One way Republicans are trying to redeem themselves with Latino voters that overwhelmingly chose Barack Obama for reelection over their candidate Mitt Romney, is by allegedly softening their stance on comprehensive immigration reform. There are renewed talks of a bipartisan bill with the 2010 Senator Charles Schumer (D-NY) and Lindsey Graham (R- SC) blueprint being used as a template. But that bill is not the progressive action many advocates have been clamoring for. In fact one of the most controversial aspects of the blueprint, which failed to materialize as an actual bill , is a biometric social security card.
This electronic identity card would probably look like a regular bank card with printed identity information including a social security number on the surface, perhaps a photograph, as well as an embedded microchip. That chip could contain fingerprints or retinal scans. The card would have to be held by all U.S. citizens and documented immigrants. The purpose is to allegedly prevent undocumented workers from getting jobs. Wannabe employers would have to swipe or scan the card with a machine to confirm the identity and legal work eligibility of the job seeker. Employers who don’t comply with the system or who hire ineligible workers could face fines or even jail for repeat offenses.
This is not a new idea. For a number of years now there has been a push towards a some sort of a national id card, allegedly more reliable and secure and harder to counterfeit. But this idea raises more issues than it actually solves. All U.S. workers, not just immigrants would have to have one of these cards. It’s also not clear what would be the cost involved in rolling out such a program. Most certainly administrative costs would be passed down to individuals. Back in 2010, Senator Chuck Schumer put the price at about $800 for card-reading machines, hardly chump change for small and medium sized businesses.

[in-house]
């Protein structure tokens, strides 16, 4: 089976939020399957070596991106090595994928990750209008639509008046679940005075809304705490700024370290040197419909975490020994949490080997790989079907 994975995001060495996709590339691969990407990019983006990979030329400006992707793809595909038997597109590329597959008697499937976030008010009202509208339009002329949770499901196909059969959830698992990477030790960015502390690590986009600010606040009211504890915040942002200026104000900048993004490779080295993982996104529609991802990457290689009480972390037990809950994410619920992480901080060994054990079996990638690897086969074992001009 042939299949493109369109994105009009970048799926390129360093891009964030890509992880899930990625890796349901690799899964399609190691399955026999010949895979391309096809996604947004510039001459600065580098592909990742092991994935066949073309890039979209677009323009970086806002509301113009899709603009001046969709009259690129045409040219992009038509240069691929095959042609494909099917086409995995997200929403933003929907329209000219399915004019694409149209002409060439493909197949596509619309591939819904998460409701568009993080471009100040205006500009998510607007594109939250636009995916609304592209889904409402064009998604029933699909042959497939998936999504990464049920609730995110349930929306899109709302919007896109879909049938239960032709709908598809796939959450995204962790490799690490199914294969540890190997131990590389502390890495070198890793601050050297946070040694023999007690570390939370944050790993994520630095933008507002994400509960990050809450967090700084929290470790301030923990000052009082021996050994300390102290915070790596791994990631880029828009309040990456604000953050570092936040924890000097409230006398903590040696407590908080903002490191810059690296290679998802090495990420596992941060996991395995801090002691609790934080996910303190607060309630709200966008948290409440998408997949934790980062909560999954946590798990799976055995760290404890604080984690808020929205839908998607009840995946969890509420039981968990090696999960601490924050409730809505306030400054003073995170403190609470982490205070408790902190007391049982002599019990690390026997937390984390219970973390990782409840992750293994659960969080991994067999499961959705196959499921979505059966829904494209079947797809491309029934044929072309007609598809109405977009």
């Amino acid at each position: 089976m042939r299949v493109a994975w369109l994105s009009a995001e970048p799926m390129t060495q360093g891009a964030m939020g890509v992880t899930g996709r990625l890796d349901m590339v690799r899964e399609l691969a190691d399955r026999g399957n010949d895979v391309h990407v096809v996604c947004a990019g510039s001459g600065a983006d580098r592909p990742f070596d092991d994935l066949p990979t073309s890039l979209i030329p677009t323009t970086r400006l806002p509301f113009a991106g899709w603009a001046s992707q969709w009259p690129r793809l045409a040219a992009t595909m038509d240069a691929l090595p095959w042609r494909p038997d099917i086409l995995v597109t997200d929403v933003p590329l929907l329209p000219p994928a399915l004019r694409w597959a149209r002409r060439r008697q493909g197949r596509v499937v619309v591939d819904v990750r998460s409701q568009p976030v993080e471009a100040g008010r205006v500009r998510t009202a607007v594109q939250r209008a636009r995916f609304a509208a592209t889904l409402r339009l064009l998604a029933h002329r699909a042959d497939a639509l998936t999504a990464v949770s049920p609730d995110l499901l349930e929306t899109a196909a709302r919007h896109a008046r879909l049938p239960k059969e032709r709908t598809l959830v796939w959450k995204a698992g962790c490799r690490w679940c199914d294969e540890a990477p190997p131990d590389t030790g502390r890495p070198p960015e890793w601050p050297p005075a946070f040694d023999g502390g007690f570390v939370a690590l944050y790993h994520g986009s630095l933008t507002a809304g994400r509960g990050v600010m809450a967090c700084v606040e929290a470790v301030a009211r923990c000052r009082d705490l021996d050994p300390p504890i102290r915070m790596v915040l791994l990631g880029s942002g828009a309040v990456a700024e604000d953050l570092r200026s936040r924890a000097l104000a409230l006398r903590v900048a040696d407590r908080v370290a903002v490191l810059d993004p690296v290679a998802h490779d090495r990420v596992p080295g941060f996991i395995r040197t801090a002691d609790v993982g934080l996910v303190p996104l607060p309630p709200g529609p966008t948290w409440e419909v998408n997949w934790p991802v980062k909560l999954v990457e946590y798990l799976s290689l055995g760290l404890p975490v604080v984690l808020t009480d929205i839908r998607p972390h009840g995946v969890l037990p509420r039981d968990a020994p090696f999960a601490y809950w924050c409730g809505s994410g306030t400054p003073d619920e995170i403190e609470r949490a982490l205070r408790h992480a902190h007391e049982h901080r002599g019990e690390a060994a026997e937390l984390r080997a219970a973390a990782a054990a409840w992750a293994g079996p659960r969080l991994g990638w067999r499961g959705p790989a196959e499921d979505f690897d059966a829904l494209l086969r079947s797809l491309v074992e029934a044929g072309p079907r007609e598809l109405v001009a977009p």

This approach essentially would make the national employment verification program E-verify mandatory. E-Verify used in the limited way it is now has already shown some problems with accuracy, identifying workers who are eligible for employment as ineligible. Currently, E-Verify has about a 4 percent error rate. If expanded nationally and tied to a biometric social security card, just a 1% error rate could mean more that a million people would be wrongly deemed ineligible for work.
Privacy advocates worry about how and where biometric information would be stored and the possibility of the government abusing that information especially if the information were stored on a database instead of just on the card itself. Plus there is no guarantee that this card would be more likely to prevent identity theft nor that it couldn’t be counterfeited.
Another worry coming from civil liberties organizations is that a biometric i.d. will end up becoming an identity document required to do everything from travelling to taking out a library book, or even voting. The Hispanic Institute came out against the entire Schumer- Graham four point plan. In a statement released yesterday, the nonprofit organization said that the biometric aspect has “the potential for mass intrusion on personal privacy is real and should alarm every American.”
There’s no telling when or even if the Schumer-Graham blueprint will actually make it to the Senate floor for a vote. But a biometric social security card could happen without such a bill. We have already seen how the Department of Homeland Security has turned the optional Secure Communities immigration enforcement program into national policy. A biometric I.D. card could be one way DHS could make E-Verify mandatory for all employers and employees.